The digital divide in cell phone ownership and use

Posted by reyjunco on April 12, 2010 in Research |

The following is a summary of findings from a paper that will be published soon in Cyberpsychology, Behavior, and Social Networking. For the analyses, we used logistic and hierarchical linear regression to examine the results of a survey of 4,491 students from four universities. Here’s what we found:

Cell phone ownership

  • The odds that female and White students owned cell phones were over twice as high as men and African American students.
  • Students from the $100,000-$149,000/year income bracket were over three times as likely to own a cell phone than a student from the middle income bracket.

Cell phone use

  • Female, African American, and students from income brackets above $150,000/year sent more text messages.
  • Female, Latino, African American, and students from income brackets above $150,000/year spent more time talking on their phones.

Summary of implications

  • There are significant differences in ownership and use of cell phones.
  • Gender differences are congruent with previous research on the use of communication technologies.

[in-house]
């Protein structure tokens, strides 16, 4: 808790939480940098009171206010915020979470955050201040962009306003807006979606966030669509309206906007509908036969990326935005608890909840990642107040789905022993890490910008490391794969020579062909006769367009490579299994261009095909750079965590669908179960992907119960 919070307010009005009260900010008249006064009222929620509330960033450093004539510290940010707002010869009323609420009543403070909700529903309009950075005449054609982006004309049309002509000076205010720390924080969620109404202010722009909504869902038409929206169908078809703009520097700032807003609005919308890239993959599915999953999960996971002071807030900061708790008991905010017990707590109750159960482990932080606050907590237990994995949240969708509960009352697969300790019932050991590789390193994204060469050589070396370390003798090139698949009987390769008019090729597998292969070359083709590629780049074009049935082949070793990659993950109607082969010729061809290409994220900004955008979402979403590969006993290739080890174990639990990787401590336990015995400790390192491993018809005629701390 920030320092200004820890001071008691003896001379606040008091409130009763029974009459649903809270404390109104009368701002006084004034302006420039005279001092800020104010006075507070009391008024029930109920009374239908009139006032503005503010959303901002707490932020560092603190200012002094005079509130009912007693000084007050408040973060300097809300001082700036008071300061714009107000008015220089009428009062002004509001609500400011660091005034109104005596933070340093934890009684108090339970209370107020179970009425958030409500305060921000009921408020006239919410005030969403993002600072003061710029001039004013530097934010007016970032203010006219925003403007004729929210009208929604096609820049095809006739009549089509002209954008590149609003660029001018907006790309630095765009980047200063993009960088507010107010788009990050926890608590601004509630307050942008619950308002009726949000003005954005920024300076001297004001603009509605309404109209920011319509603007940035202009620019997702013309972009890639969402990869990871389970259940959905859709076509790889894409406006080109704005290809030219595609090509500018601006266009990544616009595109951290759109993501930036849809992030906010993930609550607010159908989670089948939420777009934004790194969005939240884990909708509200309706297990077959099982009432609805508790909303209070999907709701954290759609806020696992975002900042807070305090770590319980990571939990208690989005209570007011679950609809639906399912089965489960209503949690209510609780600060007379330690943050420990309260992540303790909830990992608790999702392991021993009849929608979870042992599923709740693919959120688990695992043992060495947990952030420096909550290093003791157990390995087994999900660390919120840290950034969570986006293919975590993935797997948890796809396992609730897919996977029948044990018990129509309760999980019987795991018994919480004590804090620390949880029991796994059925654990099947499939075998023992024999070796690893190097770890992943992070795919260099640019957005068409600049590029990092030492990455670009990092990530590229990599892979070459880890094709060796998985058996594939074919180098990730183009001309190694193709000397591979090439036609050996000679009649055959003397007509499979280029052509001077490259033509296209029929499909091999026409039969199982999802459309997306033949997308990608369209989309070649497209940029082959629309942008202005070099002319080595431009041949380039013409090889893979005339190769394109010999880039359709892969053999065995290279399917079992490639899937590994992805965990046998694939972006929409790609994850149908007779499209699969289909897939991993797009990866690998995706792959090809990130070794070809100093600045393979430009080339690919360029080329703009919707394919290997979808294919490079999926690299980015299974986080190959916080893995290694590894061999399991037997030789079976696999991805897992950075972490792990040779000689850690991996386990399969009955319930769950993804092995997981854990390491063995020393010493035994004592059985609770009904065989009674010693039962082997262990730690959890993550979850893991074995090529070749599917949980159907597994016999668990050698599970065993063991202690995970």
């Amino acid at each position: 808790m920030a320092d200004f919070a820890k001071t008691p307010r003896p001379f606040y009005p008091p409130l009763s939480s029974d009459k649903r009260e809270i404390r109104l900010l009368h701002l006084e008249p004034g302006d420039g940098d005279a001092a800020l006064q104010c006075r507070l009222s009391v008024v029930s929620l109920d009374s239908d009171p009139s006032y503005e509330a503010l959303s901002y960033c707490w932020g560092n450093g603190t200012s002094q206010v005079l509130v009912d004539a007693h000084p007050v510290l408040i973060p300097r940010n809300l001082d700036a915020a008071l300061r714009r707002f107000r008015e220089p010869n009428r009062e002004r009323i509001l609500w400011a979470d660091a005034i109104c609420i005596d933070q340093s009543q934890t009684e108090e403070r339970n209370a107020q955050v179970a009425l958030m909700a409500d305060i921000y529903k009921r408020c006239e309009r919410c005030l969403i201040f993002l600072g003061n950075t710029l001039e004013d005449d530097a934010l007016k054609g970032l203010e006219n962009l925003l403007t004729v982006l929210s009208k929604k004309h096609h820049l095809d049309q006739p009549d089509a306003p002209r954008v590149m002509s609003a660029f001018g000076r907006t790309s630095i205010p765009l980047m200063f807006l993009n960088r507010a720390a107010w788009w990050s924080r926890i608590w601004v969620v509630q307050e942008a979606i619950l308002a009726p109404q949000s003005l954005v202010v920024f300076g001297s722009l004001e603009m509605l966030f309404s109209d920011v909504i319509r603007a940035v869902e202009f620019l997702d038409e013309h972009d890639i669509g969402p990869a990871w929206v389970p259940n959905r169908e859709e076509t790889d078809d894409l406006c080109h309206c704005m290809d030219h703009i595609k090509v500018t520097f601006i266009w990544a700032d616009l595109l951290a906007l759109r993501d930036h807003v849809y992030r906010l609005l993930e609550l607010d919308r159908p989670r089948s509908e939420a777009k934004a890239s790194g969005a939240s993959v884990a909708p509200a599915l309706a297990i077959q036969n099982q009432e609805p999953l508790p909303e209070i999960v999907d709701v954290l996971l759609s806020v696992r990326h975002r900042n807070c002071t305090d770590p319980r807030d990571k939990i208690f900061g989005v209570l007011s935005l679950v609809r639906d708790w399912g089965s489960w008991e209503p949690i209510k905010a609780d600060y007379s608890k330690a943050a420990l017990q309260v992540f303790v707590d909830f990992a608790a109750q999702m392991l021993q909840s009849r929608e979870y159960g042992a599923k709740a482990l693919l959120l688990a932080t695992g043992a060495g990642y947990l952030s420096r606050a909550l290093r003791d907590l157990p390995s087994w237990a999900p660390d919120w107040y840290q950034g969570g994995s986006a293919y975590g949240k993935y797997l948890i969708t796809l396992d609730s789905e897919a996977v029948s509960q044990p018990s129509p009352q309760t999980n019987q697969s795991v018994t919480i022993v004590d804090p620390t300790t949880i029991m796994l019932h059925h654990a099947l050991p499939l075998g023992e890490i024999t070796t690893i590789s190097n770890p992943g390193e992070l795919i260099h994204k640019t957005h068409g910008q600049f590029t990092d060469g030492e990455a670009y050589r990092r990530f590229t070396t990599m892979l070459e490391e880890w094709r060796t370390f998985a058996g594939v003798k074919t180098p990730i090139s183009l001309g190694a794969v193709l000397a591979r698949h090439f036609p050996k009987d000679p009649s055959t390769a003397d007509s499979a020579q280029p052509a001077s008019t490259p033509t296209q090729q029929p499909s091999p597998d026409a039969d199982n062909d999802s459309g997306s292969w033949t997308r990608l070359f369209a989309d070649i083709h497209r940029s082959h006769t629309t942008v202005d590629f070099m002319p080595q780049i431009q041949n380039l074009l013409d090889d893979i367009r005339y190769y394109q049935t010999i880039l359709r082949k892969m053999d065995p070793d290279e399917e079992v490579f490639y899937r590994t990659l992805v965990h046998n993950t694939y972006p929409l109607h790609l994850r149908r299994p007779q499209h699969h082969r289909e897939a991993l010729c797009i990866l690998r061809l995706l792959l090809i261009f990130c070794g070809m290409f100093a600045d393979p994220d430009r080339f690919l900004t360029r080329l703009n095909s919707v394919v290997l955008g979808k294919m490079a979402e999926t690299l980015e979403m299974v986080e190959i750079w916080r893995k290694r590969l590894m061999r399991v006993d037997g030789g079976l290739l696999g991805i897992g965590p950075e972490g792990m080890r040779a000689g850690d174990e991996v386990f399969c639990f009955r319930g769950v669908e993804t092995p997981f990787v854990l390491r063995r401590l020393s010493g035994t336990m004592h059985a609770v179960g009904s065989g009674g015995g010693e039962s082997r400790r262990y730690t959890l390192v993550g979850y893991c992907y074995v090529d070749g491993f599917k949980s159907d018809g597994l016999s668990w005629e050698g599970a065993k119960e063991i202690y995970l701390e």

• Effect of ethnicity could be because minority students are using cell phones to keep in touch with family and friends in order to help them adjust to majority-White universities.

You can download a pdf of the paper here: Junco, R., Merson, D. & Salter, D. W. (in press). The effect of gender, ethnicity, and income on college students’ use of communication technologies. Cyberpsychology, Behavior, and Social Networking.

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  • I find this especially interesting, because I work at a tribal college and a study that was done a couple of years ago (before I worked there) found that almost all of our students have cell phones, regardless of socio-economic status or ethnicity. Anyway, I just thought this was interesting considering the findings of your study. But for our students, it is culturally important for them to stay in touch with their families and home community, so that may explain the difference.

  • Did they publish that study? I'd love to read it. I think that is congruent not only with our findings, but Pew's as well: http://www.pewinternet.org/Reports/2009/12-Wire

  • They did not publish it. But I found it interesting, because almost all of our students are Pell eligible, so clearly, having a cell phone is a enormous priority among limited financial resources. Thanks for sharing the Pew study. Interesting stuff.

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